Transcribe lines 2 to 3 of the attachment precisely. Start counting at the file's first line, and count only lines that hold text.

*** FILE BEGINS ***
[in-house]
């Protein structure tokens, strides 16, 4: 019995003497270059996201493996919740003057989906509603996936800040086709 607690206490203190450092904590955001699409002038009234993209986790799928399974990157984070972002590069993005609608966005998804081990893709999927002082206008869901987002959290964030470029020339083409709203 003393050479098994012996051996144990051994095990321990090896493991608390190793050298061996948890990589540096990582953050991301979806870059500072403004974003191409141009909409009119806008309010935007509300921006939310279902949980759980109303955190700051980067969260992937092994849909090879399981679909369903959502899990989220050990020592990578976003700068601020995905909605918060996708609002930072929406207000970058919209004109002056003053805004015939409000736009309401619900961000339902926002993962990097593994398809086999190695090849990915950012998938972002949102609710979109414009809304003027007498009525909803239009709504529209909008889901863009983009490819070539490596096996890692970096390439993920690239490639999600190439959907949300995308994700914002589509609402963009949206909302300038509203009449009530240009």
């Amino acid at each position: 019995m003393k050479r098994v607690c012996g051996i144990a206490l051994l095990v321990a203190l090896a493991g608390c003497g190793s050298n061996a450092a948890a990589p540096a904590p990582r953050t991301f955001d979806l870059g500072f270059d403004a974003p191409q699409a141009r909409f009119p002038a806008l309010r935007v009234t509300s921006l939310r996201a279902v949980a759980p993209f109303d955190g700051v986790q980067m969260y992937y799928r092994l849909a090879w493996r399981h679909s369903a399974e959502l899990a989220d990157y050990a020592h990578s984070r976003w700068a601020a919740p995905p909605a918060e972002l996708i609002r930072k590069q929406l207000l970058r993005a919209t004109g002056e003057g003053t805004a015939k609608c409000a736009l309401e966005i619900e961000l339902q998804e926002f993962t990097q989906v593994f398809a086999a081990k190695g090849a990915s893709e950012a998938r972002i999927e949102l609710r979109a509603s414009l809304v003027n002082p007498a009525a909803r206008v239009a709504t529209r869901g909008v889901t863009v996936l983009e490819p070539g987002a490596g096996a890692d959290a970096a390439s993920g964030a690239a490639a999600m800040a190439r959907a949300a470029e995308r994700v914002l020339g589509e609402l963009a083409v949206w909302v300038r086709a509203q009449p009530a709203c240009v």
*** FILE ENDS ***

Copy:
């Protein structure tokens, strides 16, 4: 019995003497270059996201493996919740003057989906509603996936800040086709 607690206490203190450092904590955001699409002038009234993209986790799928399974990157984070972002590069993005609608966005998804081990893709999927002082206008869901987002959290964030470029020339083409709203 003393050479098994012996051996144990051994095990321990090896493991608390190793050298061996948890990589540096990582953050991301979806870059500072403004974003191409141009909409009119806008309010935007509300921006939310279902949980759980109303955190700051980067969260992937092994849909090879399981679909369903959502899990989220050990020592990578976003700068601020995905909605918060996708609002930072929406207000970058919209004109002056003053805004015939409000736009309401619900961000339902926002993962990097593994398809086999190695090849990915950012998938972002949102609710979109414009809304003027007498009525909803239009709504529209909008889901863009983009490819070539490596096996890692970096390439993920690239490639999600190439959907949300995308994700914002589509609402963009949206909302300038509203009449009530240009």
């Amino acid at each position: 019995m003393k050479r098994v607690c012996g051996i144990a206490l051994l095990v321990a203190l090896a493991g608390c003497g190793s050298n061996a450092a948890a990589p540096a904590p990582r953050t991301f955001d979806l870059g500072f270059d403004a974003p191409q699409a141009r909409f009119p002038a806008l309010r935007v009234t509300s921006l939310r996201a279902v949980a759980p993209f109303d955190g700051v986790q980067m969260y992937y799928r092994l849909a090879w493996r399981h679909s369903a399974e959502l899990a989220d990157y050990a020592h990578s984070r976003w700068a601020a919740p995905p909605a918060e972002l996708i609002r930072k590069q929406l207000l970058r993005a919209t004109g002056e003057g003053t805004a015939k609608c409000a736009l309401e966005i619900e961000l339902q998804e926002f993962t990097q989906v593994f398809a086999a081990k190695g090849a990915s893709e950012a998938r972002i999927e949102l609710r979109a509603s414009l809304v003027n002082p007498a009525a909803r206008v239009a709504t529209r869901g909008v889901t863009v996936l983009e490819p070539g987002a490596g096996a890692d959290a970096a390439s993920g964030a690239a490639a999600m800040a190439r959907a949300a470029e995308r994700v914002l020339g589509e609402l963009a083409v949206w909302v300038r086709a509203q009449p009530a709203c240009v």